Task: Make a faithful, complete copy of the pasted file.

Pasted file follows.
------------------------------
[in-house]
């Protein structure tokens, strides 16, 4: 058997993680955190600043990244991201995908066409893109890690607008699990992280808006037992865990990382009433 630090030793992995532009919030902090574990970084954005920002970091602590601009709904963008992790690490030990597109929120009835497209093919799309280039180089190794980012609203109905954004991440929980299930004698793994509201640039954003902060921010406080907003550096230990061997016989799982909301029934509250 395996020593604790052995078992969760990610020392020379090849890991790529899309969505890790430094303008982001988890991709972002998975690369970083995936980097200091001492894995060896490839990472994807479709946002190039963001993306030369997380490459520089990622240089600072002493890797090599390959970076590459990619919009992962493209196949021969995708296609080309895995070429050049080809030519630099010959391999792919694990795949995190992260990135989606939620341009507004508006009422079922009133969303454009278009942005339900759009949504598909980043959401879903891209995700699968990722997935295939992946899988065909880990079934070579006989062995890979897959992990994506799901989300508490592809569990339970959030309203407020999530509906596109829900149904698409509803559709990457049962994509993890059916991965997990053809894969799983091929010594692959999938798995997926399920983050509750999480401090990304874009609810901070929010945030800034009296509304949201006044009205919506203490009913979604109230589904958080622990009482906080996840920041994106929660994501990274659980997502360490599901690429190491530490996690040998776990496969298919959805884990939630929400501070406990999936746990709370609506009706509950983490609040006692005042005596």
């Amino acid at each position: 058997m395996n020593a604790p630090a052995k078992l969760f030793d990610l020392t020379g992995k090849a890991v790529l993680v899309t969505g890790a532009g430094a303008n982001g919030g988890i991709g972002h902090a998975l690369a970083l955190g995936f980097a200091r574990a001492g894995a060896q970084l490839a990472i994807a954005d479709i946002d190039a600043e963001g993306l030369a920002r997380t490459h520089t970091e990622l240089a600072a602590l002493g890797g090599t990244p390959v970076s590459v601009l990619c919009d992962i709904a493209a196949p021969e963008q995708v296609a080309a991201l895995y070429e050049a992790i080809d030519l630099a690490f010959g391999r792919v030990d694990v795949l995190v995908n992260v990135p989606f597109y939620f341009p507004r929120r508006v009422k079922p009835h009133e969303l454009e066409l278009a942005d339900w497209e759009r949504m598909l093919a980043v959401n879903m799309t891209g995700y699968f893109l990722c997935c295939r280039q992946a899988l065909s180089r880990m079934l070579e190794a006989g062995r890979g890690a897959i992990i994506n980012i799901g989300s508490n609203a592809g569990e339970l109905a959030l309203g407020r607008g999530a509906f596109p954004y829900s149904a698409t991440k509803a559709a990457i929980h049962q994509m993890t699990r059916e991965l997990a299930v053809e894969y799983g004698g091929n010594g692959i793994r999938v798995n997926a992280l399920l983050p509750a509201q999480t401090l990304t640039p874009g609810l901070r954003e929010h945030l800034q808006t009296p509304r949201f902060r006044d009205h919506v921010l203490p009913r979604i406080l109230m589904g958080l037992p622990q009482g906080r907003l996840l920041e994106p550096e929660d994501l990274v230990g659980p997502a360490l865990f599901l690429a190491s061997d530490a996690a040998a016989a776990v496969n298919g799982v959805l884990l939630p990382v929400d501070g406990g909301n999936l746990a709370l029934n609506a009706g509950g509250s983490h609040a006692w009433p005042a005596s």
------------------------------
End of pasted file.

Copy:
[in-house]
């Protein structure tokens, strides 16, 4: 058997993680955190600043990244991201995908066409893109890690607008699990992280808006037992865990990382009433 630090030793992995532009919030902090574990970084954005920002970091602590601009709904963008992790690490030990597109929120009835497209093919799309280039180089190794980012609203109905954004991440929980299930004698793994509201640039954003902060921010406080907003550096230990061997016989799982909301029934509250 395996020593604790052995078992969760990610020392020379090849890991790529899309969505890790430094303008982001988890991709972002998975690369970083995936980097200091001492894995060896490839990472994807479709946002190039963001993306030369997380490459520089990622240089600072002493890797090599390959970076590459990619919009992962493209196949021969995708296609080309895995070429050049080809030519630099010959391999792919694990795949995190992260990135989606939620341009507004508006009422079922009133969303454009278009942005339900759009949504598909980043959401879903891209995700699968990722997935295939992946899988065909880990079934070579006989062995890979897959992990994506799901989300508490592809569990339970959030309203407020999530509906596109829900149904698409509803559709990457049962994509993890059916991965997990053809894969799983091929010594692959999938798995997926399920983050509750999480401090990304874009609810901070929010945030800034009296509304949201006044009205919506203490009913979604109230589904958080622990009482906080996840920041994106929660994501990274659980997502360490599901690429190491530490996690040998776990496969298919959805884990939630929400501070406990999936746990709370609506009706509950983490609040006692005042005596």
């Amino acid at each position: 058997m395996n020593a604790p630090a052995k078992l969760f030793d990610l020392t020379g992995k090849a890991v790529l993680v899309t969505g890790a532009g430094a303008n982001g919030g988890i991709g972002h902090a998975l690369a970083l955190g995936f980097a200091r574990a001492g894995a060896q970084l490839a990472i994807a954005d479709i946002d190039a600043e963001g993306l030369a920002r997380t490459h520089t970091e990622l240089a600072a602590l002493g890797g090599t990244p390959v970076s590459v601009l990619c919009d992962i709904a493209a196949p021969e963008q995708v296609a080309a991201l895995y070429e050049a992790i080809d030519l630099a690490f010959g391999r792919v030990d694990v795949l995190v995908n992260v990135p989606f597109y939620f341009p507004r929120r508006v009422k079922p009835h009133e969303l454009e066409l278009a942005d339900w497209e759009r949504m598909l093919a980043v959401n879903m799309t891209g995700y699968f893109l990722c997935c295939r280039q992946a899988l065909s180089r880990m079934l070579e190794a006989g062995r890979g890690a897959i992990i994506n980012i799901g989300s508490n609203a592809g569990e339970l109905a959030l309203g407020r607008g999530a509906f596109p954004y829900s149904a698409t991440k509803a559709a990457i929980h049962q994509m993890t699990r059916e991965l997990a299930v053809e894969y799983g004698g091929n010594g692959i793994r999938v798995n997926a992280l399920l983050p509750a509201q999480t401090l990304t640039p874009g609810l901070r954003e929010h945030l800034q808006t009296p509304r949201f902060r006044d009205h919506v921010l203490p009913r979604i406080l109230m589904g958080l037992p622990q009482g906080r907003l996840l920041e994106p550096e929660d994501l990274v230990g659980p997502a360490l865990f599901l690429a190491s061997d530490a996690a040998a016989a776990v496969n298919g799982v959805l884990l939630p990382v929400d501070g406990g909301n999936l746990a709370l029934n609506a009706g509950g509250s983490h609040a006692w009433p005042a005596s």